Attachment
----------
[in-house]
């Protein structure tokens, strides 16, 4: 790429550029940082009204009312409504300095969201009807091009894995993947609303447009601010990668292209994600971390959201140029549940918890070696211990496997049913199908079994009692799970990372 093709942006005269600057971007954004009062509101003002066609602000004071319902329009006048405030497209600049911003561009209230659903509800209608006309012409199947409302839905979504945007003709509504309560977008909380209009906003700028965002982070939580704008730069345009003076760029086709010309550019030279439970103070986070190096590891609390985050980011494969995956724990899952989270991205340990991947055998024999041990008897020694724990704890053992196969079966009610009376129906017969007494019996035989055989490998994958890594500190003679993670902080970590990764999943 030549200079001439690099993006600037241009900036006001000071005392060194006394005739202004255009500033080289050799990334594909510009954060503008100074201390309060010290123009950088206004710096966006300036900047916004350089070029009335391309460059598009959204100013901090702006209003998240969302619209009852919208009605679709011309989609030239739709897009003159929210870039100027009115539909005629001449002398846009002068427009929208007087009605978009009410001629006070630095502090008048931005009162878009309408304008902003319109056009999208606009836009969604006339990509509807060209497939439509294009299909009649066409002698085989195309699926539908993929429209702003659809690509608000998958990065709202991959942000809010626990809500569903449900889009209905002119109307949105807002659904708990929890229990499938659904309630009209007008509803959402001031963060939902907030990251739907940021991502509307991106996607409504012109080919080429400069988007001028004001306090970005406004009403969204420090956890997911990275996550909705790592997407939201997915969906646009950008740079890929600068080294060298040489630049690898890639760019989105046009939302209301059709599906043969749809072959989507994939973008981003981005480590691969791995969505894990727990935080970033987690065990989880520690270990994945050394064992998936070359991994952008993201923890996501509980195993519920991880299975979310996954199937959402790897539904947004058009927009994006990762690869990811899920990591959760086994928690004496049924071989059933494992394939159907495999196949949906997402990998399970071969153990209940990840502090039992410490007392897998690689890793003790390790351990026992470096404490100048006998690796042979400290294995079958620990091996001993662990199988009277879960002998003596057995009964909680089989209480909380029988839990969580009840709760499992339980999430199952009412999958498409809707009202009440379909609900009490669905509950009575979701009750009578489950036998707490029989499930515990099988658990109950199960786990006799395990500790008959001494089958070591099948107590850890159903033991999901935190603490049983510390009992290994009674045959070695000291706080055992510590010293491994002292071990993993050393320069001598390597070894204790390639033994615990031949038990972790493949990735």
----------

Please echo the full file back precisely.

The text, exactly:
[in-house]
């Protein structure tokens, strides 16, 4: 790429550029940082009204009312409504300095969201009807091009894995993947609303447009601010990668292209994600971390959201140029549940918890070696211990496997049913199908079994009692799970990372 093709942006005269600057971007954004009062509101003002066609602000004071319902329009006048405030497209600049911003561009209230659903509800209608006309012409199947409302839905979504945007003709509504309560977008909380209009906003700028965002982070939580704008730069345009003076760029086709010309550019030279439970103070986070190096590891609390985050980011494969995956724990899952989270991205340990991947055998024999041990008897020694724990704890053992196969079966009610009376129906017969007494019996035989055989490998994958890594500190003679993670902080970590990764999943 030549200079001439690099993006600037241009900036006001000071005392060194006394005739202004255009500033080289050799990334594909510009954060503008100074201390309060010290123009950088206004710096966006300036900047916004350089070029009335391309460059598009959204100013901090702006209003998240969302619209009852919208009605679709011309989609030239739709897009003159929210870039100027009115539909005629001449002398846009002068427009929208007087009605978009009410001629006070630095502090008048931005009162878009309408304008902003319109056009999208606009836009969604006339990509509807060209497939439509294009299909009649066409002698085989195309699926539908993929429209702003659809690509608000998958990065709202991959942000809010626990809500569903449900889009209905002119109307949105807002659904708990929890229990499938659904309630009209007008509803959402001031963060939902907030990251739907940021991502509307991106996607409504012109080919080429400069988007001028004001306090970005406004009403969204420090956890997911990275996550909705790592997407939201997915969906646009950008740079890929600068080294060298040489630049690898890639760019989105046009939302209301059709599906043969749809072959989507994939973008981003981005480590691969791995969505894990727990935080970033987690065990989880520690270990994945050394064992998936070359991994952008993201923890996501509980195993519920991880299975979310996954199937959402790897539904947004058009927009994006990762690869990811899920990591959760086994928690004496049924071989059933494992394939159907495999196949949906997402990998399970071969153990209940990840502090039992410490007392897998690689890793003790390790351990026992470096404490100048006998690796042979400290294995079958620990091996001993662990199988009277879960002998003596057995009964909680089989209480909380029988839990969580009840709760499992339980999430199952009412999958498409809707009202009440379909609900009490669905509950009575979701009750009578489950036998707490029989499930515990099988658990109950199960786990006799395990500790008959001494089958070591099948107590850890159903033991999901935190603490049983510390009992290994009674045959070695000291706080055992510590010293491994002292071990993993050393320069001598390597070894204790390639033994615990031949038990972790493949990735």